“To me, the pinnacle of the album is ‘Song to Woody’, which is the one song on this record which I think is as good as anything off Another Side… or The Times They Are a-Changin’. The other stuff on there, in a way it demonstrates his bona fides as a folk singer. Dylan’s hinterland is the fact that he was a total nerd. There are all these stories about when he was in Minnesota, stealing a copy of the Smithsonian Folk Collection from one of his neighbours, literally breaking into his house and nicking it. He was a student [of folk]… this was around the time when he was going to see Woody Guthrie in Bethesda in hospital at a point when nobody else was doing that. Woody Guthrie had been largely forgotten and was dying in a hospital just outside of New York and Bob Dylan went and befriended his wife, and then him. There wasn’t a long queue of people doing that, he was the only person doing it, which is where ‘Song to Woody’ comes from.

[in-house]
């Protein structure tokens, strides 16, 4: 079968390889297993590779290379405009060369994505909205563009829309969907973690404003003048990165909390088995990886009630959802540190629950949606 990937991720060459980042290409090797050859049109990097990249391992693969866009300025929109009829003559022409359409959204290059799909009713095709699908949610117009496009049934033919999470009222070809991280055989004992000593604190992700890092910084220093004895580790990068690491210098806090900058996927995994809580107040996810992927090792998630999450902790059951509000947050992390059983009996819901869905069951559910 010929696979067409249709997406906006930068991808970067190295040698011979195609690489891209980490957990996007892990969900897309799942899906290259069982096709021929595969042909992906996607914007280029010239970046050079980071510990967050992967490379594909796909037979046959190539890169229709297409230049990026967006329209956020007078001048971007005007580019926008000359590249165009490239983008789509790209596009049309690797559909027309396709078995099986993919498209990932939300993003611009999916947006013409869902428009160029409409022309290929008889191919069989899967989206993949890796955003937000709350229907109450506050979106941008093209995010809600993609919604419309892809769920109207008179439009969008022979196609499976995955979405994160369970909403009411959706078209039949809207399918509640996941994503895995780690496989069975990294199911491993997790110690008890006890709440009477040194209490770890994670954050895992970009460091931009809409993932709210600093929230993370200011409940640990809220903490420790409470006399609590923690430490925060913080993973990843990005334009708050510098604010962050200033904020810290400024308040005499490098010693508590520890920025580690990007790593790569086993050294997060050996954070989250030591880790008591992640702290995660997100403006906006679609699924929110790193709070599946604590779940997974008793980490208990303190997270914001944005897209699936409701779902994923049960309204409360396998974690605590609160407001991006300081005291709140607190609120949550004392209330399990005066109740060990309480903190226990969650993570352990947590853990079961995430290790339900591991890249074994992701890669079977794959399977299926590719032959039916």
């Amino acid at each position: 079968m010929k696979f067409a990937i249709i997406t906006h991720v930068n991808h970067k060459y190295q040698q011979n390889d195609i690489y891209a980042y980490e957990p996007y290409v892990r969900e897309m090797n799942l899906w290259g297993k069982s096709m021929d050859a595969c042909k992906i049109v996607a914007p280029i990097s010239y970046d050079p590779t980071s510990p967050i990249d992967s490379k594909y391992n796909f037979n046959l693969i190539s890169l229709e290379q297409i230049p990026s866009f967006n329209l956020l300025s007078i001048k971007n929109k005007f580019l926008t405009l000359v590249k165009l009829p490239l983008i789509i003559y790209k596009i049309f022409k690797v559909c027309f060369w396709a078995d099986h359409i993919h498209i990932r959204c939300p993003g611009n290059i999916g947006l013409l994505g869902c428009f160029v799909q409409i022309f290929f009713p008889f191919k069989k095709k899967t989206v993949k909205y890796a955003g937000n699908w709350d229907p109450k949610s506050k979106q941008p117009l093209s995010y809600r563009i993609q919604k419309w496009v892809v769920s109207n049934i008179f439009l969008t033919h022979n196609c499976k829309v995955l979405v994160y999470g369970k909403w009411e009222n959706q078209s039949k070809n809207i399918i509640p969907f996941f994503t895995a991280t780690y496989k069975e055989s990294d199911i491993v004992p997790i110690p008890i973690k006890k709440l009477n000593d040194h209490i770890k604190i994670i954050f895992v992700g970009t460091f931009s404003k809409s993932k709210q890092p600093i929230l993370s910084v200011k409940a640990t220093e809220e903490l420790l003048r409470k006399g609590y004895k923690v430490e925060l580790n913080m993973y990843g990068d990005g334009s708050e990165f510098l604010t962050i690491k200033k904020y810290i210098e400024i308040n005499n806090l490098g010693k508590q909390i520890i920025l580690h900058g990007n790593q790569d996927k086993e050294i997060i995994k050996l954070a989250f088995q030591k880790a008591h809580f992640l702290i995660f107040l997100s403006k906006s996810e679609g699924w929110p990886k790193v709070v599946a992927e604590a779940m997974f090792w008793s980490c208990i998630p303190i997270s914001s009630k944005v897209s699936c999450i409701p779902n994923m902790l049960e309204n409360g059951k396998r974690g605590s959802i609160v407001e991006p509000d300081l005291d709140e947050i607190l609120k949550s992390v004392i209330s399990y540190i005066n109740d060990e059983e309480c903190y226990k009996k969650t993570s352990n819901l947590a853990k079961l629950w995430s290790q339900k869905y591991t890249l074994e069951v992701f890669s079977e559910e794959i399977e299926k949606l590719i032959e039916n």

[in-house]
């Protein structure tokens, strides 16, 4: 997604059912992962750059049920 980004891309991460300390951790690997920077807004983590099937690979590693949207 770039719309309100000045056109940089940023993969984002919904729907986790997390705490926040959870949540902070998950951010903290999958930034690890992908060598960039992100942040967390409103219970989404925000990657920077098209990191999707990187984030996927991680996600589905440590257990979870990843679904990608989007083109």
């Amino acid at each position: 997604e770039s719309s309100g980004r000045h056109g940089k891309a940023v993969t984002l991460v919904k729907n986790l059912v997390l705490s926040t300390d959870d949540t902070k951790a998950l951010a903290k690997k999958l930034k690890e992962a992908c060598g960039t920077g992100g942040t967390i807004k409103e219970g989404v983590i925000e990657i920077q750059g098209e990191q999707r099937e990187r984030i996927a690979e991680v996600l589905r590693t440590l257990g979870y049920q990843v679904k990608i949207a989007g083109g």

“He went on to write largely original material, as much as it was folk influenced, but this is the blueprint. It shows you where he was coming from and, with the benefit of hindsight, what he was heading towards. I think it’s a really important document. It’s the doctoral thesis before he went and wrote his first book, almost. It’s important that it demonstrates that what he went on to was grounded in the right kind of thing. He went on to change folk music. He went on to change a traditional genre, which is insane and has basically only ever been done once. It’s like Picasso’s childhood drawings. He could paint and draw in a photorealistic way, which means that his adventures into Cubism make much more sense because he could do everything. Similarly with Dylan, it’s him establishing his place as a proper folk singer before he went on to completely revolutionise folk music. It’s an important first step in his evolution as an artist.